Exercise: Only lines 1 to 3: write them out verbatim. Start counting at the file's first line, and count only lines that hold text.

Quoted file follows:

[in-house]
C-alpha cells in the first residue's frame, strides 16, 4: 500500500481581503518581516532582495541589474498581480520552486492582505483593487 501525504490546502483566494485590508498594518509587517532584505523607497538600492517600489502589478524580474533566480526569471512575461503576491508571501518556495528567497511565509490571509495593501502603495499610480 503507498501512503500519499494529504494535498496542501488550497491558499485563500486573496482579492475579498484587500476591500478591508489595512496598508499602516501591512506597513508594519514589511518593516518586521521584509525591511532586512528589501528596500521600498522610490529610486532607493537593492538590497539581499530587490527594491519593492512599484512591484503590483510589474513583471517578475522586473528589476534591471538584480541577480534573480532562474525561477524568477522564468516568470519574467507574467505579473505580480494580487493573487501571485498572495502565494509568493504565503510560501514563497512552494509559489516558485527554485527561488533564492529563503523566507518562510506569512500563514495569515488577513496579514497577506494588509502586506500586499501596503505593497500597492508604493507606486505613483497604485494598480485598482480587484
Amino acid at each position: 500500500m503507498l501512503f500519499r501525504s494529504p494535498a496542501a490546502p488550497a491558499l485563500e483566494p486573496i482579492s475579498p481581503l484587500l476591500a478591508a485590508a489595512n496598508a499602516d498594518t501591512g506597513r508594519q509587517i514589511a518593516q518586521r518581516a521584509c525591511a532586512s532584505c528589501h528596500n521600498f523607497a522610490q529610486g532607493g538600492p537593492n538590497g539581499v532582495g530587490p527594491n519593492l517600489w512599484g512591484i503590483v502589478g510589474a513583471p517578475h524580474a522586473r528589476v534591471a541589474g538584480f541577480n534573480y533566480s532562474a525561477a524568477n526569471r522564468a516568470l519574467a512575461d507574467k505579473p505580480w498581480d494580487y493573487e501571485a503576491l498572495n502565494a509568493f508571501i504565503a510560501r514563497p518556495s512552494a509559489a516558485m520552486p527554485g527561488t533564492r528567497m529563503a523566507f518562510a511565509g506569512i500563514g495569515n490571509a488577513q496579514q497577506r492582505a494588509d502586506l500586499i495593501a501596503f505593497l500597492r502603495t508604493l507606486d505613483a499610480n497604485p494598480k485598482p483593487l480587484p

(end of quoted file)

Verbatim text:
[in-house]
C-alpha cells in the first residue's frame, strides 16, 4: 500500500481581503518581516532582495541589474498581480520552486492582505483593487 501525504490546502483566494485590508498594518509587517532584505523607497538600492517600489502589478524580474533566480526569471512575461503576491508571501518556495528567497511565509490571509495593501502603495499610480 503507498501512503500519499494529504494535498496542501488550497491558499485563500486573496482579492475579498484587500476591500478591508489595512496598508499602516501591512506597513508594519514589511518593516518586521521584509525591511532586512528589501528596500521600498522610490529610486532607493537593492538590497539581499530587490527594491519593492512599484512591484503590483510589474513583471517578475522586473528589476534591471538584480541577480534573480532562474525561477524568477522564468516568470519574467507574467505579473505580480494580487493573487501571485498572495502565494509568493504565503510560501514563497512552494509559489516558485527554485527561488533564492529563503523566507518562510506569512500563514495569515488577513496579514497577506494588509502586506500586499501596503505593497500597492508604493507606486505613483497604485494598480485598482480587484
Amino acid at each position: 500500500m503507498l501512503f500519499r501525504s494529504p494535498a496542501a490546502p488550497a491558499l485563500e483566494p486573496i482579492s475579498p481581503l484587500l476591500a478591508a485590508a489595512n496598508a499602516d498594518t501591512g506597513r508594519q509587517i514589511a518593516q518586521r518581516a521584509c525591511a532586512s532584505c528589501h528596500n521600498f523607497a522610490q529610486g532607493g538600492p537593492n538590497g539581499v532582495g530587490p527594491n519593492l517600489w512599484g512591484i503590483v502589478g510589474a513583471p517578475h524580474a522586473r528589476v534591471a541589474g538584480f541577480n534573480y533566480s532562474a525561477a524568477n526569471r522564468a516568470l519574467a512575461d507574467k505579473p505580480w498581480d494580487y493573487e501571485a503576491l498572495n502565494a509568493f508571501i504565503a510560501r514563497p518556495s512552494a509559489a516558485m520552486p527554485g527561488t533564492r528567497m529563503a523566507f518562510a511565509g506569512i500563514g495569515n490571509a488577513q496579514q497577506r492582505a494588509d502586506l500586499i495593501a501596503f505593497l500597492r502603495t508604493l507606486d505613483a499610480n497604485p494598480k485598482p483593487l480587484p